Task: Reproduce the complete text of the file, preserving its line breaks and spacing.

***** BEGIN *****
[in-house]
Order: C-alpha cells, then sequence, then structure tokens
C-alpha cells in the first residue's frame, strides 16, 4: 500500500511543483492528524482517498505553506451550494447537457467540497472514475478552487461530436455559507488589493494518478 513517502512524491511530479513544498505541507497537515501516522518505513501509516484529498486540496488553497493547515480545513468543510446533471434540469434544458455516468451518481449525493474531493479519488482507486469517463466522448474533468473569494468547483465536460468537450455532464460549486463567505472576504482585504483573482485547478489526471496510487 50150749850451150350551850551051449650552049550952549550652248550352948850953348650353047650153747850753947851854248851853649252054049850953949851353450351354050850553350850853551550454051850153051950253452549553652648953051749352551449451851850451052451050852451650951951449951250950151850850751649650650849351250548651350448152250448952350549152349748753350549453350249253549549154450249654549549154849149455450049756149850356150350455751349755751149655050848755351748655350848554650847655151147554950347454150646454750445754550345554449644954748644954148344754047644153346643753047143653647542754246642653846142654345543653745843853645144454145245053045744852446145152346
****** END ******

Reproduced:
[in-house]
Order: C-alpha cells, then sequence, then structure tokens
C-alpha cells in the first residue's frame, strides 16, 4: 500500500511543483492528524482517498505553506451550494447537457467540497472514475478552487461530436455559507488589493494518478 513517502512524491511530479513544498505541507497537515501516522518505513501509516484529498486540496488553497493547515480545513468543510446533471434540469434544458455516468451518481449525493474531493479519488482507486469517463466522448474533468473569494468547483465536460468537450455532464460549486463567505472576504482585504483573482485547478489526471496510487 50150749850451150350551850551051449650552049550952549550652248550352948850953348650353047650153747850753947851854248851853649252054049850953949851353450351354050850553350850853551550454051850153051950253452549553652648953051749352551449451851850451052451050852451650951951449951250950151850850751649650650849351250548651350448152250448952350549152349748753350549453350249253549549154450249654549549154849149455450049756149850356150350455751349755751149655050848755351748655350848554650847655151147554950347454150646454750445754550345554449644954748644954148344754047644153346643753047143653647542754246642653846142654345543653745843853645144454145245053045744852446145152346